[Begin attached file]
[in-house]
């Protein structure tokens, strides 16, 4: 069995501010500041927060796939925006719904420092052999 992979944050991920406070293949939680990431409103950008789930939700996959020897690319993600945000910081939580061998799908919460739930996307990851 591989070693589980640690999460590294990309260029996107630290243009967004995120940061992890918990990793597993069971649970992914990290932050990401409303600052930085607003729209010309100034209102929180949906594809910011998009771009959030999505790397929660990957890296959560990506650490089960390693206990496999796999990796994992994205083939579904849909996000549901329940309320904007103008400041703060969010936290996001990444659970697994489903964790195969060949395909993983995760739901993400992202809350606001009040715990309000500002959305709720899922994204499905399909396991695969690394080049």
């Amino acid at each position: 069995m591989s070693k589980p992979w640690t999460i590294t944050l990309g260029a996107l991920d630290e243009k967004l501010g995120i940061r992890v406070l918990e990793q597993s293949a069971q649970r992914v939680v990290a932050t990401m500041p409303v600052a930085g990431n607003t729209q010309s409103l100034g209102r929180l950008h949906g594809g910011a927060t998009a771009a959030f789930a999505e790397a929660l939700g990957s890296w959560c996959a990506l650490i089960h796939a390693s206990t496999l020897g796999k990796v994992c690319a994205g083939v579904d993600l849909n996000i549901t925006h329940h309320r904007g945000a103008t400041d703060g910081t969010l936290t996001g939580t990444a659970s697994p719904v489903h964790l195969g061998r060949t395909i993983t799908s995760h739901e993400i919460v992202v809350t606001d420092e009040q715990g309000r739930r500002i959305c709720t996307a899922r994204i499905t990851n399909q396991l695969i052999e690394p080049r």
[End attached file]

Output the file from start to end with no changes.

[in-house]
């Protein structure tokens, strides 16, 4: 069995501010500041927060796939925006719904420092052999 992979944050991920406070293949939680990431409103950008789930939700996959020897690319993600945000910081939580061998799908919460739930996307990851 591989070693589980640690999460590294990309260029996107630290243009967004995120940061992890918990990793597993069971649970992914990290932050990401409303600052930085607003729209010309100034209102929180949906594809910011998009771009959030999505790397929660990957890296959560990506650490089960390693206990496999796999990796994992994205083939579904849909996000549901329940309320904007103008400041703060969010936290996001990444659970697994489903964790195969060949395909993983995760739901993400992202809350606001009040715990309000500002959305709720899922994204499905399909396991695969690394080049």
């Amino acid at each position: 069995m591989s070693k589980p992979w640690t999460i590294t944050l990309g260029a996107l991920d630290e243009k967004l501010g995120i940061r992890v406070l918990e990793q597993s293949a069971q649970r992914v939680v990290a932050t990401m500041p409303v600052a930085g990431n607003t729209q010309s409103l100034g209102r929180l950008h949906g594809g910011a927060t998009a771009a959030f789930a999505e790397a929660l939700g990957s890296w959560c996959a990506l650490i089960h796939a390693s206990t496999l020897g796999k990796v994992c690319a994205g083939v579904d993600l849909n996000i549901t925006h329940h309320r904007g945000a103008t400041d703060g910081t969010l936290t996001g939580t990444a659970s697994p719904v489903h964790l195969g061998r060949t395909i993983t799908s995760h739901e993400i919460v992202v809350t606001d420092e009040q715990g309000r739930r500002i959305c709720t996307a899922r994204i499905t990851n399909q396991l695969i052999e690394p080049r």